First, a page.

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  • Author: Mikel Zabala x
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Mikel Zabala, Jaime Morente-Sánchez, Manuel Mateo-March and Daniel Sanabria

This study addresses performance-enhancement drug (PED) consumption in amateur sport by investigating the relationship between psychosocial factors and PED use in amateur cyclists. Participants were asked whether they had ever taken PED. They were also asked whether they had any experience in competitive cycling, and the degree to which they participated in the event with a competitive aim. In addition, they completed the Performance Enhancement Attitude Scale, the Rosenberg self-esteem scale, and a bespoke self-efficacy questionnaire, and they rated the percentage of cyclists they believed took PED. Between-groups comparisons and two multiple regression analyses were performed. Overall, the results of our study point to adult amateur cyclists in general, and amateur cyclists with experience in competition in particular, as groups at risk for PED use. This study highlights the value of measuring psychosocial variables as a tool to assess PED use, a current issue at both sport performance and health levels.

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José Joaquín Muros, Mikel Zabala, María Jesús Oliveras-López, Francisco Antonio Ocaña-Lara and Herminia López-García de la Serra

The goal of this study was to determine the effect of nutrition education combined with sessions of vigorous extracurricular physical activity (VEPA) on the improvement of health related parameters in children in primary education. The sample group consisted of 54 children in the fifth year of primary education divided into two groups: an intervention group (IG) of 25 students and a control group (CG) of 29 students. The intervention lasted 7 weeks and consisted of 13 sessions of VEPA combined with sessions of nutritional education that were attended by the students in the IG as well as their parents. During the intervention the IG showed a decrease in the body fat percentage, total cholesterol, cholesterol linked to low-density lipoproteins and blood pressure, together with an increase in cholesterol linked to high-density lipoproteins, and an improvement in the maximum oxygen uptake and dietary intake profile compared with the CG, which showed an increase in the percentage of fats and no significant changes (p < .05) in other parameters. The results of this study provide evidence that a 7-week program of nutritional education and vigorous short-duration physical activity can improve health related parameters in children.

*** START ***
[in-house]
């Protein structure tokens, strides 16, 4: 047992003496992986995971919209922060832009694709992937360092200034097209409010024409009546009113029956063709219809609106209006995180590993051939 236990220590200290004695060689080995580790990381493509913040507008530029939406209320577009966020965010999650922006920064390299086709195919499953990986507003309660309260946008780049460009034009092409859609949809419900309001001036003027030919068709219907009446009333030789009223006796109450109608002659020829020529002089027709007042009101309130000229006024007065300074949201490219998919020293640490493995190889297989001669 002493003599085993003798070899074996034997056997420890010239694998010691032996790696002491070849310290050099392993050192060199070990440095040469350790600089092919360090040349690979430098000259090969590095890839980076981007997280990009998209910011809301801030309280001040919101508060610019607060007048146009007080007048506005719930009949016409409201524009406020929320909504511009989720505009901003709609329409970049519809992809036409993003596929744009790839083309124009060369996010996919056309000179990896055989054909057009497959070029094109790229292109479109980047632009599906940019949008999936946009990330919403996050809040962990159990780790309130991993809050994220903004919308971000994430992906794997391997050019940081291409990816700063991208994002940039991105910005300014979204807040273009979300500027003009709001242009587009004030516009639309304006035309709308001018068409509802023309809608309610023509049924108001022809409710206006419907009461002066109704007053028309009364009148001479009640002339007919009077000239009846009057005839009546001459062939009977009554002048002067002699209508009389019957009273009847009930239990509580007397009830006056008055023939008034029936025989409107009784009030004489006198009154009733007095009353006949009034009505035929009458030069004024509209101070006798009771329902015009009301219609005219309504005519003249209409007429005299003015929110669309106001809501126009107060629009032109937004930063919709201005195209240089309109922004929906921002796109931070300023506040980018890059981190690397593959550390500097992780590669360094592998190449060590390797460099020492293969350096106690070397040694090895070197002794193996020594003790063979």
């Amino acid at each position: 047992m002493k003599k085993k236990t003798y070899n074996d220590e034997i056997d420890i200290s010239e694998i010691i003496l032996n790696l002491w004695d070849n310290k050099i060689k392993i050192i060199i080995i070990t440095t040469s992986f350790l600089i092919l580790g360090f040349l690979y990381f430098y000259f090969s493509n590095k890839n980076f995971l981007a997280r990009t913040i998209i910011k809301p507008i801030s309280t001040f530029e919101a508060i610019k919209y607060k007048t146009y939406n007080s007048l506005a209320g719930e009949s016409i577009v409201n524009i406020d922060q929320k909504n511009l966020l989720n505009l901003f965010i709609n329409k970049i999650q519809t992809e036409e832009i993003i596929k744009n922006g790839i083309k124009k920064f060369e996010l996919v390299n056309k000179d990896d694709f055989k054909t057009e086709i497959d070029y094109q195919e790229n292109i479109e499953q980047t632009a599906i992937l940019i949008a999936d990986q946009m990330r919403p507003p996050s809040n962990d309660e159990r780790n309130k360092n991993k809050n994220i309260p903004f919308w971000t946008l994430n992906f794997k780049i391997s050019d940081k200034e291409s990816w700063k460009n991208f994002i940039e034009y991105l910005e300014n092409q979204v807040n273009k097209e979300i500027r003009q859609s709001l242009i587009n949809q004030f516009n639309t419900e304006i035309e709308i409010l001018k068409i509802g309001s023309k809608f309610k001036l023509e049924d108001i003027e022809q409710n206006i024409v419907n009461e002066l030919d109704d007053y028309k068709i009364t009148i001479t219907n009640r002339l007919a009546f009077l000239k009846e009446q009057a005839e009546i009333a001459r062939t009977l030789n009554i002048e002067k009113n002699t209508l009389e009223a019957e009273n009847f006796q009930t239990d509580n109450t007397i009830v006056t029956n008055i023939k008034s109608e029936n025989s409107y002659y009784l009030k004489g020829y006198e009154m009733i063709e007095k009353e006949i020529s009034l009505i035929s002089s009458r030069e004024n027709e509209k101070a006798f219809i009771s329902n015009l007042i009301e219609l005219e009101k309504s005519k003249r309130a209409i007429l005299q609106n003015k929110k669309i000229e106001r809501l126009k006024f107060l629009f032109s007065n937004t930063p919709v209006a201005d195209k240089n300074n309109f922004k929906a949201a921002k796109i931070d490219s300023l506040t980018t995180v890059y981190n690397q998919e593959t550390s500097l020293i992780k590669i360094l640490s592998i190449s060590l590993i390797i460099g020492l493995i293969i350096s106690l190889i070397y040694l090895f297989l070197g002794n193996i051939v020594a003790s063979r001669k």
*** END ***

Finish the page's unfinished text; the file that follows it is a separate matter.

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José Joaquín Muros, Mikel Zabala, María Jesús Oliveras-López, Paula Rodríguez Bouzas, Emily Knox, José Ángel Rufián-Henares and Herminia López-García de la Serrana

Background:

The aim of this study was to determine the effects of nutritional education and vigorous physical activity on health-related parameters.

Methods:

The sample group consisted of 134 children from 5 rurally located schools. Participants were divided between 5 different experimental groups: control group (CG), physical activity group (PA), nutritional education group (NE), combined intervention group (PA+NE), and a combined intervention group with additional substitution of normally used oil for extra virgin olive oil (EVOO; PA+NE+EVOO). The intervention consisted of 60 minute sessions of physical activity held twice a week as well as nutritional education sessions held over 6 months.

Results:

Students in the groups receiving physical activity reduced their fat percentage and increased their muscle mass post intervention. At posttest the lipid profile improved in all intervention groups. The proportion of macronutrients and dietary cholesterol improved in the groups receiving nutritional education. The posttest comparison showed significantly lower fat percentage, sum of skinfolds and waist circumference in NE relative to CG and PA relative to CG. Diastolic blood pressure and glycaemia were significantly lower in PA+NE+EVOO relative to CG.

Conclusion:

A school-based program consisting of nutritional education or nutritional education plus a physical activity program showed a positive effect on health-related parameters in children.